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Wigan owner enquired about administration on eve of announcing takeover: panel


London (AFP) – The Hong Kong owner of English football club Wigan enquired about placing the team into administration the day before he informed the English Football League he had acquired a majority stake an independent panel said in a report.

Au Yeung Wai Kay bought Stanley Choi’s 51% stake in Next Leader Fund the owners of 2013 FA Cup winners for £20 million ($26 million) in June but on July 1 they were placed in administration.

A subsequent 12 point penalty imposed by the EFL saw them relegated to the third tier.

The club’s appeal against the penalty reasoning it was a force majeure — events out of their control — was rejected by the panel although they did express sympathy.

Wigan have been “let down by those who appear to have seen it as an opportunity for investment and profit”, the commission said.

The panel also made clear Kay was solely responsible in bringing the club down and had kept the parlous financial situation to himself.

They said his purchase of the stake off Choi made him “in effect, if not law, the sole owner of the club.”  

“Far from acting with due diligence to avoid the happening of that event, at least one of the officials of the club — that is, Mr Kay — actively brought it (going into administration) about,” the panel said in their report.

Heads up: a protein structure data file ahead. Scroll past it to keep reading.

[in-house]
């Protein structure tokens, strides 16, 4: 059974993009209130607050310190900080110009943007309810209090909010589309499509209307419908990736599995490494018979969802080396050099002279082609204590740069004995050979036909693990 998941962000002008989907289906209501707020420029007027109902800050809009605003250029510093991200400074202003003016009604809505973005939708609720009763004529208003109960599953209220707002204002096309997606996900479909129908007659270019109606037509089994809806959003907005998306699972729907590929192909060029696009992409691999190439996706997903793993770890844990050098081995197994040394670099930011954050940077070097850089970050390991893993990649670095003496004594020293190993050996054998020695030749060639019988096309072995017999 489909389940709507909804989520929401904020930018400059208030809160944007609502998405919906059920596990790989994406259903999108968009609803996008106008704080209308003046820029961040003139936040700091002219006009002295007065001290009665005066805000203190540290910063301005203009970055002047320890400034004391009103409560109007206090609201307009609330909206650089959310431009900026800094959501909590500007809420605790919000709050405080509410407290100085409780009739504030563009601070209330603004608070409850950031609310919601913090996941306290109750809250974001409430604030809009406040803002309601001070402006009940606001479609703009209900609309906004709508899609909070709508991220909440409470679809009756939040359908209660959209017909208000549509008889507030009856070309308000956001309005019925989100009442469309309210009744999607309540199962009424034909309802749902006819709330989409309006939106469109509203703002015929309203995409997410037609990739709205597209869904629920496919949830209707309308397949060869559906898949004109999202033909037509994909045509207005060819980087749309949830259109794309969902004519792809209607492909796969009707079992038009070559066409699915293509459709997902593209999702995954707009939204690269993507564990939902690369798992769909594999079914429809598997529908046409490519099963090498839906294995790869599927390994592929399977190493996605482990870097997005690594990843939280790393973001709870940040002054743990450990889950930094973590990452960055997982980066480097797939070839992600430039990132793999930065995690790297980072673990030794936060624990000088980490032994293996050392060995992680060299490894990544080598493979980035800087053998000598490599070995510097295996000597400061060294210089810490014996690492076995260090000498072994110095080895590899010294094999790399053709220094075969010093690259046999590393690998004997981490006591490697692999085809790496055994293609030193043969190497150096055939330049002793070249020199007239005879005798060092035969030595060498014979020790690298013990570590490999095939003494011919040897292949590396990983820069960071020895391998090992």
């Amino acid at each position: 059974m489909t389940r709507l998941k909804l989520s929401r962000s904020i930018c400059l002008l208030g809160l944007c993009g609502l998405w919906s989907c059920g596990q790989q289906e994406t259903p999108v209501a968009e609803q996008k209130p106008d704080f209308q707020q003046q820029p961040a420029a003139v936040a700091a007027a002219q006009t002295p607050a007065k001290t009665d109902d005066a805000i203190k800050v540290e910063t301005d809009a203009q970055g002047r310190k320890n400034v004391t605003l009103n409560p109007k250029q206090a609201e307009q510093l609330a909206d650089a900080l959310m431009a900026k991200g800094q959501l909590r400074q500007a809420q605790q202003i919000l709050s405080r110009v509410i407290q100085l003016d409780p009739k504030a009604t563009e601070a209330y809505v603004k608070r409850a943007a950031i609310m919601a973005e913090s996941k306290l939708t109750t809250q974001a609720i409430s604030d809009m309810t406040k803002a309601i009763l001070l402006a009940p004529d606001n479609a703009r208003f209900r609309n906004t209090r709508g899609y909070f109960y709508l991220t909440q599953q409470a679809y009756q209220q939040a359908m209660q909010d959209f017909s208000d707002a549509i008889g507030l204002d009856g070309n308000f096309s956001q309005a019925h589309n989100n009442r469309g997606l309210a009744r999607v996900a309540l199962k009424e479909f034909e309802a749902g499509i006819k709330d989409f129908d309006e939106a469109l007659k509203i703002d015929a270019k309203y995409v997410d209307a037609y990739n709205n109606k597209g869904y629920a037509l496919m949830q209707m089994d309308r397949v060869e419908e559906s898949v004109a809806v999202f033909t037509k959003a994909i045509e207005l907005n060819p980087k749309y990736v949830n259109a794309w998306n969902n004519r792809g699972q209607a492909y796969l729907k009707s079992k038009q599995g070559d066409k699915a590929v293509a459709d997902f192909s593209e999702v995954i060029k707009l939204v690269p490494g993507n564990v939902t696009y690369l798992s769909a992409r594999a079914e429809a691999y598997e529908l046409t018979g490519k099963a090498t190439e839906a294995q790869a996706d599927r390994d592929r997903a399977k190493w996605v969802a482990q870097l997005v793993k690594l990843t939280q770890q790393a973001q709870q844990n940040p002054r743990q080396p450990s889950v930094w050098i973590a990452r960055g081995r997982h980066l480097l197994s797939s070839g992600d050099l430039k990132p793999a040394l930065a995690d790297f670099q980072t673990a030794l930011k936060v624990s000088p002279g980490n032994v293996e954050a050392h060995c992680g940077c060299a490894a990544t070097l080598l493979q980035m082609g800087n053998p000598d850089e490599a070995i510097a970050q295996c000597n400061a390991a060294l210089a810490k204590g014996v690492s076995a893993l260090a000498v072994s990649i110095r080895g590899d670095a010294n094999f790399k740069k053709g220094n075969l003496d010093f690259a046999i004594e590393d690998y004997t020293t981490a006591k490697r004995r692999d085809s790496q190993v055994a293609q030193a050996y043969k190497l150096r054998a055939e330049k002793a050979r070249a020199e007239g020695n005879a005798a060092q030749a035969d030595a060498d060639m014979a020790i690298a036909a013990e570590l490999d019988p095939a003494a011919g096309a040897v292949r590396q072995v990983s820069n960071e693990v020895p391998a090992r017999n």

The panel expressed their amazement at Kay approaching insolvency practitioners Begbies Traynor on June 23, the eve of his informing the EFL he had acquired the majority stake. 

“It may seem extraordinary that, notwithstanding the deal which was to be completed the following day which resulted in him becoming, in effect, the sole owner of the club, Mr Kay had already contacted Begbies Traynor regarding putting the club in administration.”

The panel concluded the insolvency “cannot be regarded as a ‘force majeure’ event” as it is considered “a normal business risk that an owner will lose interest or run out of money and/or choose to deploy resources elsewhere”.

Even when Kay had bought Choi’s stake he refused to make available the £6 million expected by Wigan “because his other business took priority”, effectively sending the club into administration.

A suggestion Wigan were put into administration because of a bet was considered “not impossible” but “wholly unsubstantiated” by the panel.

Begbies Traynor, the club’s administrator, is still attempting to find a buyer and has warned unless an agreement is reached by August 31, it will have to consider whether the club can be funded into the 2020-21 season.

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